Pregnant women who have allergies face a decision: whether or not to continue taking their medication. It is one that shouldn’t be made lightly as it now affects two. Base your verdict on good information from your doctor and articles. Here are some facts to get you started.
What allergy drugs are safe?
•No drugs are completely safe during pregnancy, according to the Food and Drug Administration. Always weigh the benefits against the risks with your doctor before taking any medication during pregnancy.
•See your doctor as soon as possible after learning you are pregnant to discuss management of your allergies.
Are there some medications that have greater risks than others?
•Drugs are assigned “risk” categories based on studies that have been done on either humans or animals.
•“Category A” medications would be considered to be the safest because good studies have been done on pregnant women proving their safety in the first trimester.
•“Category B” drugs would be the next safest but studies have only been done in pregnant animals.
•“Category C” is assigned to meds that may result in adverse affects on the fetus and have only been studied in pregnant animals.
•Medications that show clear risk to the unborn child are labeled “Category D.”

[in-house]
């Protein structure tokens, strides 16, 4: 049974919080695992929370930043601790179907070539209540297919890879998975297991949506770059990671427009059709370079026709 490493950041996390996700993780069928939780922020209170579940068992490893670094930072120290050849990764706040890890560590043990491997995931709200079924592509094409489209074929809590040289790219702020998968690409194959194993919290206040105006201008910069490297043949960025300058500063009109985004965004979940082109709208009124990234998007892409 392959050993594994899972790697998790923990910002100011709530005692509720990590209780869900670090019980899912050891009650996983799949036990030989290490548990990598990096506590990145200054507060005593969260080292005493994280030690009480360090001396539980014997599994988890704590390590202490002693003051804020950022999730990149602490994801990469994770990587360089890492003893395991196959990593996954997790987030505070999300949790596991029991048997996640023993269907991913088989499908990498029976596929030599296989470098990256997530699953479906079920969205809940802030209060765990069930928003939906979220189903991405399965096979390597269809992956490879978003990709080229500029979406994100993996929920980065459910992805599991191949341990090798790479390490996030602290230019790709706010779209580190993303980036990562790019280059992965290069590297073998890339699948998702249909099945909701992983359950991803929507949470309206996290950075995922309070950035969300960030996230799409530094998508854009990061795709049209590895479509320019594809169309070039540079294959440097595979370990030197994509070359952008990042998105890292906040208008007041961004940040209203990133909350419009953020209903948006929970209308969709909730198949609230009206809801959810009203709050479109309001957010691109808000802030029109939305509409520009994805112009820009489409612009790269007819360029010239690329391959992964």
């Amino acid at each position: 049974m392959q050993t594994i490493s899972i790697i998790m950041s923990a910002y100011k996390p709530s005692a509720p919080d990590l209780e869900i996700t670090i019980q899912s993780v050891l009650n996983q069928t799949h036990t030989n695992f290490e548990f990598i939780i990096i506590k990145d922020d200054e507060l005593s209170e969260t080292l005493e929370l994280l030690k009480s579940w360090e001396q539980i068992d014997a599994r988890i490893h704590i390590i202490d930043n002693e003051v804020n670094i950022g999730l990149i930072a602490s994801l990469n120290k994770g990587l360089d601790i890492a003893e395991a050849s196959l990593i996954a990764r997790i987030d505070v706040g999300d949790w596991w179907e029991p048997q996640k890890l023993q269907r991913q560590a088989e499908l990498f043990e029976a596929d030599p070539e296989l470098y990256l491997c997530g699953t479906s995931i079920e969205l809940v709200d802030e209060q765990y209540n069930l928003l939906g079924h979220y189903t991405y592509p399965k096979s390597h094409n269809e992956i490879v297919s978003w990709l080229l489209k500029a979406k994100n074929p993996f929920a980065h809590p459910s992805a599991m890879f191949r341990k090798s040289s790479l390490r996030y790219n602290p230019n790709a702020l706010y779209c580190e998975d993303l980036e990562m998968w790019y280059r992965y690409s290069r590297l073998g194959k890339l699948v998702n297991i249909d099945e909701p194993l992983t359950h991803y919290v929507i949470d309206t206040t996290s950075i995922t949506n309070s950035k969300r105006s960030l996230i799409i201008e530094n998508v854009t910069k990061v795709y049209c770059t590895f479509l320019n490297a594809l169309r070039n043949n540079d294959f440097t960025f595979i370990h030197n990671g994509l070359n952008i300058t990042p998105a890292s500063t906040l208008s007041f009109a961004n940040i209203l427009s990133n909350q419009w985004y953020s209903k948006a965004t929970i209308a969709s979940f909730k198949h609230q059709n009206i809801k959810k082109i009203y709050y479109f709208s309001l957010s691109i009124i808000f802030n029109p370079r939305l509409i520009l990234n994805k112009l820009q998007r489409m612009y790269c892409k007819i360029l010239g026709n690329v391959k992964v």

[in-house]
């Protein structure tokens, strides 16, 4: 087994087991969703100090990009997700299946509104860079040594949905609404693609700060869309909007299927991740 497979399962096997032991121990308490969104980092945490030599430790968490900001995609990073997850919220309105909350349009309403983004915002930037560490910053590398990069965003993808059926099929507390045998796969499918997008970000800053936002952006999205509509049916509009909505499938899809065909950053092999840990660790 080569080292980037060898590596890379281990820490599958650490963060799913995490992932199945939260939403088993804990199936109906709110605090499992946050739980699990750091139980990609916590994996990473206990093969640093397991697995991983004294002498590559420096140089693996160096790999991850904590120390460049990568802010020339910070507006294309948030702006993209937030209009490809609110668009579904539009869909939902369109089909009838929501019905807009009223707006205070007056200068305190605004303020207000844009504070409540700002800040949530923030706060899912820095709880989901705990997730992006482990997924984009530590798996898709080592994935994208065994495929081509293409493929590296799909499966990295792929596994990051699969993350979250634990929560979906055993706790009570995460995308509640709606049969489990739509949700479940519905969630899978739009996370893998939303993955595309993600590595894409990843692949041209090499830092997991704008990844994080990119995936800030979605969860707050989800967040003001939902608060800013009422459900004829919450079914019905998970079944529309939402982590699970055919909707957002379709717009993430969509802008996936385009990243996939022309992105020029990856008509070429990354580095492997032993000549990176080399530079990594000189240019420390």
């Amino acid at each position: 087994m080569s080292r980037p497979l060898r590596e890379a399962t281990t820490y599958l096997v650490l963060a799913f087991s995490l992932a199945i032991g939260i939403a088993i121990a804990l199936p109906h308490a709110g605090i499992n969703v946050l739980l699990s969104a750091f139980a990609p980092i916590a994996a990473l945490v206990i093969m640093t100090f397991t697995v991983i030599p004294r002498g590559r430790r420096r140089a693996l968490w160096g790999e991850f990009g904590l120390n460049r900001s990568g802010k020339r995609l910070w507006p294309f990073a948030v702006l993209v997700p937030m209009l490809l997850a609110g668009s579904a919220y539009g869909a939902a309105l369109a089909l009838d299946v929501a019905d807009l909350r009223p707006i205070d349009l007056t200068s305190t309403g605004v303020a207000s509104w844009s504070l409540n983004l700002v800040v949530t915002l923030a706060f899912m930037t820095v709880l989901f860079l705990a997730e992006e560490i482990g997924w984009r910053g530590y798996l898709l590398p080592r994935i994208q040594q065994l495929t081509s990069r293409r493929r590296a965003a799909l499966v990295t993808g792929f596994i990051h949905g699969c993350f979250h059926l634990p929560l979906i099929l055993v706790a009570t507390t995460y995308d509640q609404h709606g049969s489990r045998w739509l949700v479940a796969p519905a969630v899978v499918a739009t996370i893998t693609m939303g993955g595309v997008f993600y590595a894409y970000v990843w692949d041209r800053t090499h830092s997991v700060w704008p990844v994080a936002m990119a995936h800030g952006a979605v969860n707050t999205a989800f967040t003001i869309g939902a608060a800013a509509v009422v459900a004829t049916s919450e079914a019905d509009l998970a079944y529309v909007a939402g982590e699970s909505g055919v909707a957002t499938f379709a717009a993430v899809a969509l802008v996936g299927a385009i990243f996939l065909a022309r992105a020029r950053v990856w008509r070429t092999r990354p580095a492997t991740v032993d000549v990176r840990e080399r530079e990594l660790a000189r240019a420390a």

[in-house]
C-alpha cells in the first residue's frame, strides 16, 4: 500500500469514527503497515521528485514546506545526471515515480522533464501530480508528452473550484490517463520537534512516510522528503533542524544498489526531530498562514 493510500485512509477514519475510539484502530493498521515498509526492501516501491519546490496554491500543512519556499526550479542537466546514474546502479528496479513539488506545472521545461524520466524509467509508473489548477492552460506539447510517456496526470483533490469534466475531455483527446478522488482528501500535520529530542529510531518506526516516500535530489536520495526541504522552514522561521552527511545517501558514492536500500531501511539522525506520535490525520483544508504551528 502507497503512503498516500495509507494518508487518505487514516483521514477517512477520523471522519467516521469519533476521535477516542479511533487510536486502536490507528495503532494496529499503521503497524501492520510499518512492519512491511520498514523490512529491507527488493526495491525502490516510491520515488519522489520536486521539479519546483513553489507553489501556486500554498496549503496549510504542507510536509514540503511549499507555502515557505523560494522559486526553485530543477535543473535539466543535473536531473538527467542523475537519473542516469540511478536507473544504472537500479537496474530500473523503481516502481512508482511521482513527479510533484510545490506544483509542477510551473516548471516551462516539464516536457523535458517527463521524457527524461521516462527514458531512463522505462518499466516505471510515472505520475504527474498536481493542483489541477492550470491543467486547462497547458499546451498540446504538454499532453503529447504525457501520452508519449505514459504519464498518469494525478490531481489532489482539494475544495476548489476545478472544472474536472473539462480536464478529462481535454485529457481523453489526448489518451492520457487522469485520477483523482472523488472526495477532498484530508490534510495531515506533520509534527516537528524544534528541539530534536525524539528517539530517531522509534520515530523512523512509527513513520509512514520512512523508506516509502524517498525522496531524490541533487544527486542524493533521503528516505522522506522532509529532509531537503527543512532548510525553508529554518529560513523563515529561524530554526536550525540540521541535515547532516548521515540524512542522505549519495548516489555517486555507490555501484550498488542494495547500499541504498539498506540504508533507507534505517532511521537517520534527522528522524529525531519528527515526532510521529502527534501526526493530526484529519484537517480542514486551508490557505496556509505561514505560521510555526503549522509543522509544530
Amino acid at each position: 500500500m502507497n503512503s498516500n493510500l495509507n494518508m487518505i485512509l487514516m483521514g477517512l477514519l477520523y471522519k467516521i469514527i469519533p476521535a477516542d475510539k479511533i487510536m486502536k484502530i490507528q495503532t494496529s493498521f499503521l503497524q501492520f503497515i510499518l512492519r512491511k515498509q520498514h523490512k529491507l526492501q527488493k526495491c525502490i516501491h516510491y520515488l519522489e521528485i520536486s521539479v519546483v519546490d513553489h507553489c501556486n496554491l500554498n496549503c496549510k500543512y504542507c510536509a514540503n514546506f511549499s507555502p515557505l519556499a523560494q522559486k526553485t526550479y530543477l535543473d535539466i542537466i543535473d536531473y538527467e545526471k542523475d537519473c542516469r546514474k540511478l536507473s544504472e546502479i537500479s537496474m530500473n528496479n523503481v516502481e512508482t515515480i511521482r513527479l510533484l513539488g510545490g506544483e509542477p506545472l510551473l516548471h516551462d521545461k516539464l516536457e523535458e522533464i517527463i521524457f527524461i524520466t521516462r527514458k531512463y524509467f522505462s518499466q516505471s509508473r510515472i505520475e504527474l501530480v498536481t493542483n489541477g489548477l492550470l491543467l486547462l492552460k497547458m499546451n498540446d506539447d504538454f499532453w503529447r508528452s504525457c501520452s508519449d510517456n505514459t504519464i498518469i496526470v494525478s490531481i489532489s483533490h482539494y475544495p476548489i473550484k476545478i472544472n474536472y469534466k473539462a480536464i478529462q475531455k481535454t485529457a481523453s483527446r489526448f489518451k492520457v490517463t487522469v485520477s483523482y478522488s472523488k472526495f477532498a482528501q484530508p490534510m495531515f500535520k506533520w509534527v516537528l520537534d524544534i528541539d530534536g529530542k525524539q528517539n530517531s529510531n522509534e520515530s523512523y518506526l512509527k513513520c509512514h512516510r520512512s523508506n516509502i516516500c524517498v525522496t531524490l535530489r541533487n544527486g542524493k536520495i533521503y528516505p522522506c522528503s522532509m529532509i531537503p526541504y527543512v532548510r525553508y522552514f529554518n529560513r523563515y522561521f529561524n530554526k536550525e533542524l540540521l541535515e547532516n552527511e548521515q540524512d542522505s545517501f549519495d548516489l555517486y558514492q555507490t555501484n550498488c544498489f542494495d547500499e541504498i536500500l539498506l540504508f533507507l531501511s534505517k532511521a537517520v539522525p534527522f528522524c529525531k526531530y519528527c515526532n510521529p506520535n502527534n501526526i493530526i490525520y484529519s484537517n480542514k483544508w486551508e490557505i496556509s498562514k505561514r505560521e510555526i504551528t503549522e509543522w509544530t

•“Category B, C and D” drugs may be prescribed if the benefits outweigh the risks.
What category does my medication fall into?
•Nasal saline sprays are considered safe.
•A few antihistamines are rated “Category B.” They include some that have been around a long time and a few of the newer ones such as Claritin, Alavert, Zyrtec and Xyzal.
•Most decongestants are labeled “Category C” and should be avoided during the first trimester.
•Nasal sprays largely fall in “Category C.”
•Find out how your medication is rated by checking a site such as rxlist.com. At this website, you can look up your drug by name, then select "warnings and precautions," and scroll down to "pregnancy." There you will find the risk rating.
Can I get allergy shots during pregnancy?
•Allergy shots may be continued during pregnancy if you have already started the treatment but your doctor will likely cut the dose.
•Many physicians will discontinue your shots during the first trimester when most miscarriages occur and resume afterwards.
What alternatives do I have if I decide not take medication?
•Try to avoid as much as possible the things that trigger your allergies, such as pet dander and dust mites.
•Avoid exposure to cigarette smoke and other irritants.
•Use saline nasal sprays and/or nasal irrigation, i.e. Neti Pot.